Chinese luxury spend up 20% in 2018 but expect a slowdown this year
Chinese consumers accounted for a third of all luxury spend globally last year, but more of their luxury cash is being splashed out at home rather than in the world’s destination shopping cities. And 2019 could see a slowdown on the back of economic challenges in China as growth hits a mid-teen percentage at most (it could even be as low as 10%), compared to 20% last year.
That’s according to the latest Bain & Co annual China luxury study, which said that Chinese consumers were key to the global sector last year, and are set to remain so, even though their shopping habits are evolving.
In 2018, the luxury sector in China grew at 20%, matching the previous year’s growth. Behind that was a story of mixed performances as some brands grew by 25%+, while for every brand enjoying such explosive growth, two more managed to grow by less than 10%. That may nonetheless seem impressive compared to some other markets, but is still weak given the market’s overall expansion and the massive investment required in the country. The strongest growth was seen online last year, up 27%.
Overall Chinese luxury, as mentioned, made up a third of the global total last year when spending abroad is taken into account. In 2010 it had been 19% and in 2017 it was 23%. But spending abroad could take a hit in the future with Bain saying luxe spending by Chinese consumers at home will account for around half of the Chinese total by 2025, compared to 27% in 2018.
THE KEY CONSUMERS
The report said that in order to guarantee success in a market that has seen an economic slowdown, brands need to be able to reach Millennial consumers. “Millennials will continue to be the main driver of the growth of this market in the future, as the average age of luxury consumers is much younger in China than anywhere else in the world … and they value newness more than discounts," said Bruno Lannes, a Shanghai-based Bain partner and co-author of the report.
And while the traditional view is that this consumer buys only the most ultra-luxe labels, Lannes added that “this demographic might not always buy the most expensive items, but they shop frequently. That's why it's important to have new collections and apply the fast-fashion playbook.”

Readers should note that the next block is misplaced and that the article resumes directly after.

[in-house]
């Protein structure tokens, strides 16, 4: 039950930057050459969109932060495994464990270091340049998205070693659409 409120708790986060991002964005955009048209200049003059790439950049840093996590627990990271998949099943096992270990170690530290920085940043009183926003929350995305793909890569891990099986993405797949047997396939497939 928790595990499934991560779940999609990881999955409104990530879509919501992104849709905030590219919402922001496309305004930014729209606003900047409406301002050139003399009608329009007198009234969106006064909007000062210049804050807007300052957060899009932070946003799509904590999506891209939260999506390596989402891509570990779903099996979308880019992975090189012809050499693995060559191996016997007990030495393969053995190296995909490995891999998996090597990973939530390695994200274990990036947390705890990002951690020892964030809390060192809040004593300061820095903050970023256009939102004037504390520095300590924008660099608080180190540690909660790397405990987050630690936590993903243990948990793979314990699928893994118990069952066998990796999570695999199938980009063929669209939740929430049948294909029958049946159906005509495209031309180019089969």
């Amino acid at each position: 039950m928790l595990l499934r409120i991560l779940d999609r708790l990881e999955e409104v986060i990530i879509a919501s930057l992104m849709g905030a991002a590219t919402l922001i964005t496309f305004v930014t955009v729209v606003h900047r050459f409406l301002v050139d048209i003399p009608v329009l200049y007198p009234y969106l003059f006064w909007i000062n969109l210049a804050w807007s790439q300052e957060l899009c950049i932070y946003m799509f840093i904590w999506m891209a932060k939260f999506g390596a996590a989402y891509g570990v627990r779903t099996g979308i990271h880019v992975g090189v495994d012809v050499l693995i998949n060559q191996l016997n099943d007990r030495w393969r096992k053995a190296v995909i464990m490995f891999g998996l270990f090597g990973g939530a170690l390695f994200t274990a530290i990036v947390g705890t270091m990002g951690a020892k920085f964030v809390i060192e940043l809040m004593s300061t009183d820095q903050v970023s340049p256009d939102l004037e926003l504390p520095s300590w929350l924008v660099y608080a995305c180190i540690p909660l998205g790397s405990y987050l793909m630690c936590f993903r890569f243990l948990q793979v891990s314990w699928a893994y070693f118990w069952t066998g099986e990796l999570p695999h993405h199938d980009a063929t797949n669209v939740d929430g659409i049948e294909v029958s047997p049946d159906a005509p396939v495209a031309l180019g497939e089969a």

Bain also said that brands need to resonate with a fast-expanding middle class as such consumers will make up 65% of all Chinese households by 2027. They must have strong digital operations too, and of course, must reach the Chinese luxury shopper within China, rather than assuming that she or he will spend most when abroad.
The report (which focused on urban consumers) said most of the luxury sector’s growth last year came from the Millennial demographic. Bruno Lannes said Chinese Millennials are digitally-focused and know a lot about brands. If a brand doesn’t resonate with them, it’s going to be hard for it to succeed in the country.
He also said that those brands that have done well, have merged the key casual/street/sports trends with luxury in a way that has made an impact. Products such as Balenciaga’s Triple S trainer and the Louis Vuitton/Supreme collaboration both did well in the country. And Gucci’s deft combination of youth-focused product with more conservative items to appeal to older consumers has also helped it succeed both in China and elsewhere.
While price isn’t the key issue for Chinese luxury shoppers, especially, Millennials, Bain also said that another reason for luxury growth there has been import duty reductions and harmonisation of prices so that domestic Chinese prices are on a par with those abroad. Stricter control of the ‘grey’ market has also helped.
Bain said that brands need to think about raising their investment in China with more product focused on local tastes, more stores, and additional marketing spend.
But although stores are key, digital will also require plenty of investment given the digital obsession of the local consumer. Those labels that have succeeded so far have had a strong digital element and the report said it’s crucial to make an impact on Tencent's WeChat. Brands are already shifting most of their digital marketing spend to WeChat.
Yet even though digital is hugely important and sales rose 27% last year to make up 10% of the total sector, fashion labels still aren’t making the most of it. Much of 2018’s digital growth was due to cosmetics with women driving that spend, helping the category become the fastest growing luxury product segment of all with 2018 growth of 25%.
And digital should take on more importance as overall luxury growth slows. As mentioned, Bain is predicting much slower luxury spending growth by Chinese consumers this year. “We need to realise that China’s economy is slowing down,” Lannes said. “In particular, Chinese consumers are looking at their savings and asset values before making decisions to buy luxury items.”
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